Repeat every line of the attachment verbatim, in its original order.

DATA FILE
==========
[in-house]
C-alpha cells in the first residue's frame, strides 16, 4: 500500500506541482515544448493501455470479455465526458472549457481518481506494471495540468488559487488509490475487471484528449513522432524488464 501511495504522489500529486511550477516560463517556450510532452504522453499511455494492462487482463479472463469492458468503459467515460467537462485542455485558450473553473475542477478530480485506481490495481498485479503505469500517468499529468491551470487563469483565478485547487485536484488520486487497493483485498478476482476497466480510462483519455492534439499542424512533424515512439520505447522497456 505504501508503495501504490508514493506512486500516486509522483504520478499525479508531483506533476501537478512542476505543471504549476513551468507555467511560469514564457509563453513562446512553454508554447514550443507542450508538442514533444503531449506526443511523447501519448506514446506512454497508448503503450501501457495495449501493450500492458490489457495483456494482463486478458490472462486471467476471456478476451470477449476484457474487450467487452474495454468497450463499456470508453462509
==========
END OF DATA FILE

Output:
[in-house]
C-alpha cells in the first residue's frame, strides 16, 4: 500500500506541482515544448493501455470479455465526458472549457481518481506494471495540468488559487488509490475487471484528449513522432524488464 501511495504522489500529486511550477516560463517556450510532452504522453499511455494492462487482463479472463469492458468503459467515460467537462485542455485558450473553473475542477478530480485506481490495481498485479503505469500517468499529468491551470487563469483565478485547487485536484488520486487497493483485498478476482476497466480510462483519455492534439499542424512533424515512439520505447522497456 505504501508503495501504490508514493506512486500516486509522483504520478499525479508531483506533476501537478512542476505543471504549476513551468507555467511560469514564457509563453513562446512553454508554447514550443507542450508538442514533444503531449506526443511523447501519448506514446506512454497508448503503450501501457495495449501493450500492458490489457495483456494482463486478458490472462486471467476471456478476451470477449476484457474487450467487452474495454468497450463499456470508453462509